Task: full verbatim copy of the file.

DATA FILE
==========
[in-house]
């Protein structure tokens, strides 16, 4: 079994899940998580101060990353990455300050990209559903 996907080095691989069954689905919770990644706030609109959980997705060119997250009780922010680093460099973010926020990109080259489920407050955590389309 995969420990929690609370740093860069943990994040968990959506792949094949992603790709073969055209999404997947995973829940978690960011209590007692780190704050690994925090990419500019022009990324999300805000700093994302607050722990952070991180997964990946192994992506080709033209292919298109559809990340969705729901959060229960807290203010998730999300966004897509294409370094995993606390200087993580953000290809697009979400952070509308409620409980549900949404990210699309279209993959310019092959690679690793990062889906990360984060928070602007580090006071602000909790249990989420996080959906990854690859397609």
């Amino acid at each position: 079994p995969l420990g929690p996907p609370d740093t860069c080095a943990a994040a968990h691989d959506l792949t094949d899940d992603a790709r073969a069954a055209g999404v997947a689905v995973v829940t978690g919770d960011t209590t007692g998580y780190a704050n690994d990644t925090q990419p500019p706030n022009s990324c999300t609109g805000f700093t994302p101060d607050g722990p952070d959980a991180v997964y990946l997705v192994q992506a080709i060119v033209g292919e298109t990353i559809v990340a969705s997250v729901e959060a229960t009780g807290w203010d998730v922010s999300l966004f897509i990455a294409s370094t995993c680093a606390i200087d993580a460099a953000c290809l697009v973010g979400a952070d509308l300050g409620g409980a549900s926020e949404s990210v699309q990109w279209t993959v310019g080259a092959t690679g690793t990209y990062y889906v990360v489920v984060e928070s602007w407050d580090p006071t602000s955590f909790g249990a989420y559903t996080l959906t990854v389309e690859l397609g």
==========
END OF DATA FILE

[in-house]
């Protein structure tokens, strides 16, 4: 079994899940998580101060990353990455300050990209559903 996907080095691989069954689905919770990644706030609109959980997705060119997250009780922010680093460099973010926020990109080259489920407050955590389309 995969420990929690609370740093860069943990994040968990959506792949094949992603790709073969055209999404997947995973829940978690960011209590007692780190704050690994925090990419500019022009990324999300805000700093994302607050722990952070991180997964990946192994992506080709033209292919298109559809990340969705729901959060229960807290203010998730999300966004897509294409370094995993606390200087993580953000290809697009979400952070509308409620409980549900949404990210699309279209993959310019092959690679690793990062889906990360984060928070602007580090006071602000909790249990989420996080959906990854690859397609």
């Amino acid at each position: 079994p995969l420990g929690p996907p609370d740093t860069c080095a943990a994040a968990h691989d959506l792949t094949d899940d992603a790709r073969a069954a055209g999404v997947a689905v995973v829940t978690g919770d960011t209590t007692g998580y780190a704050n690994d990644t925090q990419p500019p706030n022009s990324c999300t609109g805000f700093t994302p101060d607050g722990p952070d959980a991180v997964y990946l997705v192994q992506a080709i060119v033209g292919e298109t990353i559809v990340a969705s997250v729901e959060a229960t009780g807290w203010d998730v922010s999300l966004f897509i990455a294409s370094t995993c680093a606390i200087d993580a460099a953000c290809l697009v973010g979400a952070d509308l300050g409620g409980a549900s926020e949404s990210v699309q990109w279209t993959v310019g080259a092959t690679g690793t990209y990062y889906v990360v489920v984060e928070s602007w407050d580090p006071t602000s955590f909790g249990a989420y559903t996080l959906t990854v389309e690859l397609g």